Last summer there was a completely unprovoked attack on the republic of Dagestan, which borders on Chechnya. The bandits then blew up several residential blocks in Moscow, Volgodonsk and other cities of the Russian Federation. As a symbol of their revenge they killed almost 1,500 people in those blasts. And from that moment on it became crystal clear to us that unless we deliver a blow at the very lair of terrorism, at the bases situated in the Chechen Republic, we would never be able to rid ourselves of this scourge, this gangrene. With their actions the terrorists forced us to pursue this option – and I just don't think they expected us to act as resolutely as we did.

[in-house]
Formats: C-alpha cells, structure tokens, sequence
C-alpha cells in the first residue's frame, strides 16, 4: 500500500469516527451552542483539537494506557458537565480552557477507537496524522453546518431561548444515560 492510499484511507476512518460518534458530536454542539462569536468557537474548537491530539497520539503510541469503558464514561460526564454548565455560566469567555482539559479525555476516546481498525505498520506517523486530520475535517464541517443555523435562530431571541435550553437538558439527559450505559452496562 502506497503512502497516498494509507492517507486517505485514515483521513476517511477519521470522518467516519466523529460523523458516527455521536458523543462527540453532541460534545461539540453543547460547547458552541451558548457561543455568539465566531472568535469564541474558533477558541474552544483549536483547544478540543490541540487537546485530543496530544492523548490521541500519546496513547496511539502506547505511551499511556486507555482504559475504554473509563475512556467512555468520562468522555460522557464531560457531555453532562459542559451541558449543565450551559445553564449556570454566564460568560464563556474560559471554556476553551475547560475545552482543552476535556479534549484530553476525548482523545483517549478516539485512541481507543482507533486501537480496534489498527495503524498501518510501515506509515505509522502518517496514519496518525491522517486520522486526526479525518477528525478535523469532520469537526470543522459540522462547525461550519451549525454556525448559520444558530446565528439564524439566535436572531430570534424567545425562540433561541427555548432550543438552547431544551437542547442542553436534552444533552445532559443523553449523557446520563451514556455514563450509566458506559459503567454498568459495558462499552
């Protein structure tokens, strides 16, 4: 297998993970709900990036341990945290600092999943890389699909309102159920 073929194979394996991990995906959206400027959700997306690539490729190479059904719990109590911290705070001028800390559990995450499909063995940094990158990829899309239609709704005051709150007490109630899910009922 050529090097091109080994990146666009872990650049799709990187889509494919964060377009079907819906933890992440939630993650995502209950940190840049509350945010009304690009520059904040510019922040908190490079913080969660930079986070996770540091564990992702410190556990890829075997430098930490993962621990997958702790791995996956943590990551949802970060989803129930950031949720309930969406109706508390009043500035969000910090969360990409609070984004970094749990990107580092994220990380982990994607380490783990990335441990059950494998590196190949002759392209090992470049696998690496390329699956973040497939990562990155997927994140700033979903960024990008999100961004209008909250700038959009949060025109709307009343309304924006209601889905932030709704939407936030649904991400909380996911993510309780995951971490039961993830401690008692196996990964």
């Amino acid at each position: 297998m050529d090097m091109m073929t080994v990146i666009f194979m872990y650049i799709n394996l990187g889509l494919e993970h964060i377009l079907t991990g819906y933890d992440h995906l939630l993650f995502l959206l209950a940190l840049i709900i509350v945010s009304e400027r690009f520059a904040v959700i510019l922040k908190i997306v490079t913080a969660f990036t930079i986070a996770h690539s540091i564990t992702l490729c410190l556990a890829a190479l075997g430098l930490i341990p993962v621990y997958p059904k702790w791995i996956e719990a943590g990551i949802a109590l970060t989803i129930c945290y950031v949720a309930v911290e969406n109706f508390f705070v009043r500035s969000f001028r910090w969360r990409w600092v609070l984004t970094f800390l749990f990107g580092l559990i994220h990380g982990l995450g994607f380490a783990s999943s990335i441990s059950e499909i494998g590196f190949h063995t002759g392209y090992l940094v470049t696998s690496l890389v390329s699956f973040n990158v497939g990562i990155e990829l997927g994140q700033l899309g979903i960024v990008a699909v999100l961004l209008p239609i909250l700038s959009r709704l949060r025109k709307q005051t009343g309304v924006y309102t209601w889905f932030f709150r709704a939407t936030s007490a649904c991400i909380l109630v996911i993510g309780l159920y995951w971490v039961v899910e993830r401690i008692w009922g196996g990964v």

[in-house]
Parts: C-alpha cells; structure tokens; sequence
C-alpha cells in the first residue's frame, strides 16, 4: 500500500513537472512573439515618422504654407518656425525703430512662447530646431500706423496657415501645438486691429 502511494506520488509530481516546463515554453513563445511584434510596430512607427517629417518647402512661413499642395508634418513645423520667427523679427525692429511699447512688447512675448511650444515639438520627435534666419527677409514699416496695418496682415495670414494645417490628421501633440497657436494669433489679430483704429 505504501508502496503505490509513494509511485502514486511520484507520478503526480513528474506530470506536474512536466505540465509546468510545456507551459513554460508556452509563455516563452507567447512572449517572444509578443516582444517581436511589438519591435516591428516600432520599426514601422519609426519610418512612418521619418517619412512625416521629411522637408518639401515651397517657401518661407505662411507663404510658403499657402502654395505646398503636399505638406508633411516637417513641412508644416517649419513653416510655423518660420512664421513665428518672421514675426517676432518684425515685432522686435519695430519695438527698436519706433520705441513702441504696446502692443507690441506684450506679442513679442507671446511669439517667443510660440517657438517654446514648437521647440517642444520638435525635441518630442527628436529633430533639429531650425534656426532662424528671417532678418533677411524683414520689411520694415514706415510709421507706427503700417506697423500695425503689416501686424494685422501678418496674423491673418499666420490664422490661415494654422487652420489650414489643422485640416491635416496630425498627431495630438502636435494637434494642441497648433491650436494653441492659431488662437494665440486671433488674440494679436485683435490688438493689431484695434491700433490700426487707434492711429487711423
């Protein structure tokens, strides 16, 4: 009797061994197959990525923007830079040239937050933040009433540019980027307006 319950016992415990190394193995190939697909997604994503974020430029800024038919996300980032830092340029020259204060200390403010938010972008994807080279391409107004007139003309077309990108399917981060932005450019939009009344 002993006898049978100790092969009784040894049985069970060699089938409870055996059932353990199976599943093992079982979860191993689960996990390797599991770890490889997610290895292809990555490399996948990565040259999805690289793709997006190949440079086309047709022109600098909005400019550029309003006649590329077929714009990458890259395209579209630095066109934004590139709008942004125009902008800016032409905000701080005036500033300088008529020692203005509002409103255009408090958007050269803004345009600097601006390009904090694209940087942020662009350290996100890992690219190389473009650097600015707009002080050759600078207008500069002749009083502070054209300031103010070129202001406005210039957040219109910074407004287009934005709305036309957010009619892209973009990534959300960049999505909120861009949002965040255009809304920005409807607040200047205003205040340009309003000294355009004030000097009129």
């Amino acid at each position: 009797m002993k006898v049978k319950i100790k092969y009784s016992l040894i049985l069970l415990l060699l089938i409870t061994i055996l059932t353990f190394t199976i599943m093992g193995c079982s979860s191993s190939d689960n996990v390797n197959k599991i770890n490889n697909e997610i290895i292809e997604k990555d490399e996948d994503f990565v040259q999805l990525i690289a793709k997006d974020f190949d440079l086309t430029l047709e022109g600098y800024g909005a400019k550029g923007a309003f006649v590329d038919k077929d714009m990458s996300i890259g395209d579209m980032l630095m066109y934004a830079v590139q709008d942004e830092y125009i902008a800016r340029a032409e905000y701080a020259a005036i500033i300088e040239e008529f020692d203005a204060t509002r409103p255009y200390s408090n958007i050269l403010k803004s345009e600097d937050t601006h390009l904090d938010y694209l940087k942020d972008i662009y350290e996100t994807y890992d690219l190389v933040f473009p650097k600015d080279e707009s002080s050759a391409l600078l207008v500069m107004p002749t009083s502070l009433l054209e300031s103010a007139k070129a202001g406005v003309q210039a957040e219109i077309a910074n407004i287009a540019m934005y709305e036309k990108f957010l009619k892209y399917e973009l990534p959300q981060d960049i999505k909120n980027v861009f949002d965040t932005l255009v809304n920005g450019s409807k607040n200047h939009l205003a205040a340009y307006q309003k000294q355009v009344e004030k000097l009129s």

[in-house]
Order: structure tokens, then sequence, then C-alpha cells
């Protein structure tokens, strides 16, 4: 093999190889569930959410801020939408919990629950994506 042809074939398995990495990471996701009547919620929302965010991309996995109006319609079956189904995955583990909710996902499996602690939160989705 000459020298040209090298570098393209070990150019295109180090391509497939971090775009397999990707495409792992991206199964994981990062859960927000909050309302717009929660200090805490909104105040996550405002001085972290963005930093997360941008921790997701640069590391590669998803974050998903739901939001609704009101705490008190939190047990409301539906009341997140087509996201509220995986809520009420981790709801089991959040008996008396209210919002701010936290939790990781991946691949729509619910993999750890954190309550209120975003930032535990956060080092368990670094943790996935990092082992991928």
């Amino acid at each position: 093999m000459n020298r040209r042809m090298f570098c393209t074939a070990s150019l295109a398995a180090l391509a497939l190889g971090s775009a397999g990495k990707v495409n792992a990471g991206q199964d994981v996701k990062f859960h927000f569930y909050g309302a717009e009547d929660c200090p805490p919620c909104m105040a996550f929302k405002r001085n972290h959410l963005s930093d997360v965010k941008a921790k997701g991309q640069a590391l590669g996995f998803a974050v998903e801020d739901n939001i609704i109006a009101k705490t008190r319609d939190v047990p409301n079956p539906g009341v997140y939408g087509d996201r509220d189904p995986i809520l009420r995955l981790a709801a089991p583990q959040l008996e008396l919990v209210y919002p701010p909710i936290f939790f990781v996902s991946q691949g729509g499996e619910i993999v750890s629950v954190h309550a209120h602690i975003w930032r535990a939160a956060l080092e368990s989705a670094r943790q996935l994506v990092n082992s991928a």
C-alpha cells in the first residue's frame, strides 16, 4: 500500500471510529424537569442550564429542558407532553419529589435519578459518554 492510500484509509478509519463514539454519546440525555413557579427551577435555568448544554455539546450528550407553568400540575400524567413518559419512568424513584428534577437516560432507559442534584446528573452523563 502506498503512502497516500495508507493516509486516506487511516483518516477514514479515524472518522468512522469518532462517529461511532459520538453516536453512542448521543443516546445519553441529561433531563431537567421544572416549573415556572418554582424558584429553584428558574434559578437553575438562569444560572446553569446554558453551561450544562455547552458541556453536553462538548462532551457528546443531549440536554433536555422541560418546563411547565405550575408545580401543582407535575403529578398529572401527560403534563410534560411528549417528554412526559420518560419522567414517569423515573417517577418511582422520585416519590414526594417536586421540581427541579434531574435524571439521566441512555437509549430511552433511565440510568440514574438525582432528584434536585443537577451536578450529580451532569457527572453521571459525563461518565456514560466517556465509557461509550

David Frost: You undoubtedly have seen the accusations of possible war crimes against civilians in that German film and, for instance, in today's Moscow Times. Do you think it is possible there have been any such war crimes committed by Russian troops or by contract soldiers?

Vladimir Putin: I would like to give you an extended answer to this question. There are terrorists who kidnap innocent people by the hundred and keep them in cellars, torture and execute them. I stress, we are talking about perfectly innocent people, kidnapped not for political reasons, but for purely criminal commercial gain. And I know that citizens of your country have also fallen victim to those criminals.